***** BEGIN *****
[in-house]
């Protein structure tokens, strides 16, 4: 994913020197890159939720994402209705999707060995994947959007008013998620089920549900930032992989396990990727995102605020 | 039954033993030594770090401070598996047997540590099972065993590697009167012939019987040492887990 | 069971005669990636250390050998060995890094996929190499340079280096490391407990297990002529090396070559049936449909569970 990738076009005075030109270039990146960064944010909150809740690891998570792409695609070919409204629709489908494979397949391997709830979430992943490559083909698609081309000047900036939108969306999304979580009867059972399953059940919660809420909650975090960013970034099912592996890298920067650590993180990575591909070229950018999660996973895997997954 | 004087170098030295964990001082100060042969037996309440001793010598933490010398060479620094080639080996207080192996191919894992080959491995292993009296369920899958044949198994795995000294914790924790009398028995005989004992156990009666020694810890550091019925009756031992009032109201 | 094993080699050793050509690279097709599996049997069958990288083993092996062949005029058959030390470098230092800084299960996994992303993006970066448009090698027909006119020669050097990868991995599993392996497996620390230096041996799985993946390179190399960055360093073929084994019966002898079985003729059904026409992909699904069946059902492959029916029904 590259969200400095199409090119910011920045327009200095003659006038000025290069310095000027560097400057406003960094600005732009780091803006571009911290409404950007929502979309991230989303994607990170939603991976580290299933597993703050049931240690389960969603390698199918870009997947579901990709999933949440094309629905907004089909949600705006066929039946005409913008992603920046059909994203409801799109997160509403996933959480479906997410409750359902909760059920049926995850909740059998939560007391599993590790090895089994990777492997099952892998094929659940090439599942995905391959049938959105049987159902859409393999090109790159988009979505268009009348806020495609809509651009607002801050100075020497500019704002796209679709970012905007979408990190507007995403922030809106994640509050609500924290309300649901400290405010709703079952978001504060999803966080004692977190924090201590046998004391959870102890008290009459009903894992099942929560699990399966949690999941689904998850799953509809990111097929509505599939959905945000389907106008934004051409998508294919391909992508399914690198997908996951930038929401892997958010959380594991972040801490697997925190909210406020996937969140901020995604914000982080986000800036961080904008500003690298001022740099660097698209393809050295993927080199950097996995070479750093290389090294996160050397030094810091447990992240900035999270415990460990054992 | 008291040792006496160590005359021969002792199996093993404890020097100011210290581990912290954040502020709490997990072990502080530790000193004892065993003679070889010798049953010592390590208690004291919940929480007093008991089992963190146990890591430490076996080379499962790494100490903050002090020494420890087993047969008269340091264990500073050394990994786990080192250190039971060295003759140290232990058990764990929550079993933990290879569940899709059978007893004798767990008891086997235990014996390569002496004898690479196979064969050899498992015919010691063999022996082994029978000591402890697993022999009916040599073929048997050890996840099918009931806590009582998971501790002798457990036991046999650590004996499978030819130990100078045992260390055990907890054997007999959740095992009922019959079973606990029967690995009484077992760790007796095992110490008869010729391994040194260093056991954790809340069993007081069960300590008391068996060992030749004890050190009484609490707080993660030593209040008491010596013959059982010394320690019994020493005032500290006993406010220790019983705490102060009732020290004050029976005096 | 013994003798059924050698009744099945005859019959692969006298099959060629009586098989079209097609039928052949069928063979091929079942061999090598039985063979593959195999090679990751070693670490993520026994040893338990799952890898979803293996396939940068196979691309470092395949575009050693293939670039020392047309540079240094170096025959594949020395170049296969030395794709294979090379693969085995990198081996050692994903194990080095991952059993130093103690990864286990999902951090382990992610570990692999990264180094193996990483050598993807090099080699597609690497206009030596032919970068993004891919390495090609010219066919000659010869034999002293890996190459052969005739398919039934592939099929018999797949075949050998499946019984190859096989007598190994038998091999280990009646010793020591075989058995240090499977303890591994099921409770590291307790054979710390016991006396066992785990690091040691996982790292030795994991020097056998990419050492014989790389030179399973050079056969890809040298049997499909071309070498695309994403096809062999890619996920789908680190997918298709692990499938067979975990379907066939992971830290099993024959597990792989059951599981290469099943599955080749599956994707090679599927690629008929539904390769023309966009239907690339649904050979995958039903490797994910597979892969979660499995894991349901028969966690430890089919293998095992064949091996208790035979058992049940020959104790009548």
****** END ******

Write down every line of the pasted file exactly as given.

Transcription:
[in-house]
């Protein structure tokens, strides 16, 4: 994913020197890159939720994402209705999707060995994947959007008013998620089920549900930032992989396990990727995102605020 | 039954033993030594770090401070598996047997540590099972065993590697009167012939019987040492887990 | 069971005669990636250390050998060995890094996929190499340079280096490391407990297990002529090396070559049936449909569970 990738076009005075030109270039990146960064944010909150809740690891998570792409695609070919409204629709489908494979397949391997709830979430992943490559083909698609081309000047900036939108969306999304979580009867059972399953059940919660809420909650975090960013970034099912592996890298920067650590993180990575591909070229950018999660996973895997997954 | 004087170098030295964990001082100060042969037996309440001793010598933490010398060479620094080639080996207080192996191919894992080959491995292993009296369920899958044949198994795995000294914790924790009398028995005989004992156990009666020694810890550091019925009756031992009032109201 | 094993080699050793050509690279097709599996049997069958990288083993092996062949005029058959030390470098230092800084299960996994992303993006970066448009090698027909006119020669050097990868991995599993392996497996620390230096041996799985993946390179190399960055360093073929084994019966002898079985003729059904026409992909699904069946059902492959029916029904 590259969200400095199409090119910011920045327009200095003659006038000025290069310095000027560097400057406003960094600005732009780091803006571009911290409404950007929502979309991230989303994607990170939603991976580290299933597993703050049931240690389960969603390698199918870009997947579901990709999933949440094309629905907004089909949600705006066929039946005409913008992603920046059909994203409801799109997160509403996933959480479906997410409750359902909760059920049926995850909740059998939560007391599993590790090895089994990777492997099952892998094929659940090439599942995905391959049938959105049987159902859409393999090109790159988009979505268009009348806020495609809509651009607002801050100075020497500019704002796209679709970012905007979408990190507007995403922030809106994640509050609500924290309300649901400290405010709703079952978001504060999803966080004692977190924090201590046998004391959870102890008290009459009903894992099942929560699990399966949690999941689904998850799953509809990111097929509505599939959905945000389907106008934004051409998508294919391909992508399914690198997908996951930038929401892997958010959380594991972040801490697997925190909210406020996937969140901020995604914000982080986000800036961080904008500003690298001022740099660097698209393809050295993927080199950097996995070479750093290389090294996160050397030094810091447990992240900035999270415990460990054992 | 008291040792006496160590005359021969002792199996093993404890020097100011210290581990912290954040502020709490997990072990502080530790000193004892065993003679070889010798049953010592390590208690004291919940929480007093008991089992963190146990890591430490076996080379499962790494100490903050002090020494420890087993047969008269340091264990500073050394990994786990080192250190039971060295003759140290232990058990764990929550079993933990290879569940899709059978007893004798767990008891086997235990014996390569002496004898690479196979064969050899498992015919010691063999022996082994029978000591402890697993022999009916040599073929048997050890996840099918009931806590009582998971501790002798457990036991046999650590004996499978030819130990100078045992260390055990907890054997007999959740095992009922019959079973606990029967690995009484077992760790007796095992110490008869010729391994040194260093056991954790809340069993007081069960300590008391068996060992030749004890050190009484609490707080993660030593209040008491010596013959059982010394320690019994020493005032500290006993406010220790019983705490102060009732020290004050029976005096 | 013994003798059924050698009744099945005859019959692969006298099959060629009586098989079209097609039928052949069928063979091929079942061999090598039985063979593959195999090679990751070693670490993520026994040893338990799952890898979803293996396939940068196979691309470092395949575009050693293939670039020392047309540079240094170096025959594949020395170049296969030395794709294979090379693969085995990198081996050692994903194990080095991952059993130093103690990864286990999902951090382990992610570990692999990264180094193996990483050598993807090099080699597609690497206009030596032919970068993004891919390495090609010219066919000659010869034999002293890996190459052969005739398919039934592939099929018999797949075949050998499946019984190859096989007598190994038998091999280990009646010793020591075989058995240090499977303890591994099921409770590291307790054979710390016991006396066992785990690091040691996982790292030795994991020097056998990419050492014989790389030179399973050079056969890809040298049997499909071309070498695309994403096809062999890619996920789908680190997918298709692990499938067979975990379907066939992971830290099993024959597990792989059951599981290469099943599955080749599956994707090679599927690629008929539904390769023309966009239907690339649904050979995958039903490797994910597979892969979660499995894991349901028969966690430890089919293998095992064949091996208790035979058992049940020959104790009548």